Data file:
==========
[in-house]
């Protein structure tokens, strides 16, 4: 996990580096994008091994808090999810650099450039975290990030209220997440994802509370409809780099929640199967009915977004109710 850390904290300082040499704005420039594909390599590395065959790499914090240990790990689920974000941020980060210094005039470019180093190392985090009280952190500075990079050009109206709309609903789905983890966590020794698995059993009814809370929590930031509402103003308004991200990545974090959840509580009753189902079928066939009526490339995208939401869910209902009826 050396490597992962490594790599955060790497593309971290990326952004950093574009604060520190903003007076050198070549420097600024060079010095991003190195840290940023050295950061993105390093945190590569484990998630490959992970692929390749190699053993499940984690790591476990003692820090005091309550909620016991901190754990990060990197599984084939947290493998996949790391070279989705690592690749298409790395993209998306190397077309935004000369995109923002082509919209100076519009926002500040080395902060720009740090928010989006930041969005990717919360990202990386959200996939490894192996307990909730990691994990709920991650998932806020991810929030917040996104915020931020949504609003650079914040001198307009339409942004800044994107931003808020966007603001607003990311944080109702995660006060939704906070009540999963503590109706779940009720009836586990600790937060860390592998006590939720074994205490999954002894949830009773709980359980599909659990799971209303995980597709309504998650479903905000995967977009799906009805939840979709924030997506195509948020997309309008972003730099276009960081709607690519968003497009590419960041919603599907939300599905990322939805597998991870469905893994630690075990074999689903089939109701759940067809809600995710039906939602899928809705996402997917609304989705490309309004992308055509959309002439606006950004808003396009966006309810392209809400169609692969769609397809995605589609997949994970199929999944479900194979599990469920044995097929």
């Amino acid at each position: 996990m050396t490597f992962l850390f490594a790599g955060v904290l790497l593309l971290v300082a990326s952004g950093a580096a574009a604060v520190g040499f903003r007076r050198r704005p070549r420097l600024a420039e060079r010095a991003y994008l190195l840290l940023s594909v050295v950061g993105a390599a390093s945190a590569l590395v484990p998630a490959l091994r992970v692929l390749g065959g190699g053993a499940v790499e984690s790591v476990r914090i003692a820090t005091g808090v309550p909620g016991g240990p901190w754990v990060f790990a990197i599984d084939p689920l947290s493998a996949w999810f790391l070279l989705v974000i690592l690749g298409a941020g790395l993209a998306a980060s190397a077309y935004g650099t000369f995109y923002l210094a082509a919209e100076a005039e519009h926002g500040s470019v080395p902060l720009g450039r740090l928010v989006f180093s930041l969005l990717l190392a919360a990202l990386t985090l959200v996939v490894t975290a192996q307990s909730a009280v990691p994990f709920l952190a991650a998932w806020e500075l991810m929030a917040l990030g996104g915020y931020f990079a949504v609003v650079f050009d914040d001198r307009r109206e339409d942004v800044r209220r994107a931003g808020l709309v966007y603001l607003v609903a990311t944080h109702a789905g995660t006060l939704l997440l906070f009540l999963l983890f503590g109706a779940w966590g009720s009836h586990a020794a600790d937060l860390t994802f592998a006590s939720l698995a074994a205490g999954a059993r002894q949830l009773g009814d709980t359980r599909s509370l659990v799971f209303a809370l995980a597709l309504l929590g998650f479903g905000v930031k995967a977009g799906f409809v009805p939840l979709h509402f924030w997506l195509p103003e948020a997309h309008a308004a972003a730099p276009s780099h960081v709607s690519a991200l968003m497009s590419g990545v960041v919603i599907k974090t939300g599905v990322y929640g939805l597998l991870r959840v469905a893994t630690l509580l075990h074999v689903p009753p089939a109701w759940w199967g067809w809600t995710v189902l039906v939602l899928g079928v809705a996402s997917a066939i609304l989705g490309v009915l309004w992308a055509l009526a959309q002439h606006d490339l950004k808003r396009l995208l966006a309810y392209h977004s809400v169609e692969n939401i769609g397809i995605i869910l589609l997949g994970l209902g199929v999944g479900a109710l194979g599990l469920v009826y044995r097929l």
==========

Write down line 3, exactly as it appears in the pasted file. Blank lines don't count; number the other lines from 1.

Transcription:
């Amino acid at each position: 996990m050396t490597f992962l850390f490594a790599g955060v904290l790497l593309l971290v300082a990326s952004g950093a580096a574009a604060v520190g040499f903003r007076r050198r704005p070549r420097l600024a420039e060079r010095a991003y994008l190195l840290l940023s594909v050295v950061g993105a390599a390093s945190a590569l590395v484990p998630a490959l091994r992970v692929l390749g065959g190699g053993a499940v790499e984690s790591v476990r914090i003692a820090t005091g808090v309550p909620g016991g240990p901190w754990v990060f790990a990197i599984d084939p689920l947290s493998a996949w999810f790391l070279l989705v974000i690592l690749g298409a941020g790395l993209a998306a980060s190397a077309y935004g650099t000369f995109y923002l210094a082509a919209e100076a005039e519009h926002g500040s470019v080395p902060l720009g450039r740090l928010v989006f180093s930041l969005l990717l190392a919360a990202l990386t985090l959200v996939v490894t975290a192996q307990s909730a009280v990691p994990f709920l952190a991650a998932w806020e500075l991810m929030a917040l990030g996104g915020y931020f990079a949504v609003v650079f050009d914040d001198r307009r109206e339409d942004v800044r209220r994107a931003g808020l709309v966007y603001l607003v609903a990311t944080h109702a789905g995660t006060l939704l997440l906070f009540l999963l983890f503590g109706a779940w966590g009720s009836h586990a020794a600790d937060l860390t994802f592998a006590s939720l698995a074994a205490g999954a059993r002894q949830l009773g009814d709980t359980r599909s509370l659990v799971f209303a809370l995980a597709l309504l929590g998650f479903g905000v930031k995967a977009g799906f409809v009805p939840l979709h509402f924030w997506l195509p103003e948020a997309h309008a308004a972003a730099p276009s780099h960081v709607s690519a991200l968003m497009s590419g990545v960041v919603i599907k974090t939300g599905v990322y929640g939805l597998l991870r959840v469905a893994t630690l509580l075990h074999v689903p009753p089939a109701w759940w199967g067809w809600t995710v189902l039906v939602l899928g079928v809705a996402s997917a066939i609304l989705g490309v009915l309004w992308a055509l009526a959309q002439h606006d490339l950004k808003r396009l995208l966006a309810y392209h977004s809400v169609e692969n939401i769609g397809i995605i869910l589609l997949g994970l209902g199929v999944g479900a109710l194979g599990l469920v009826y044995r097929l």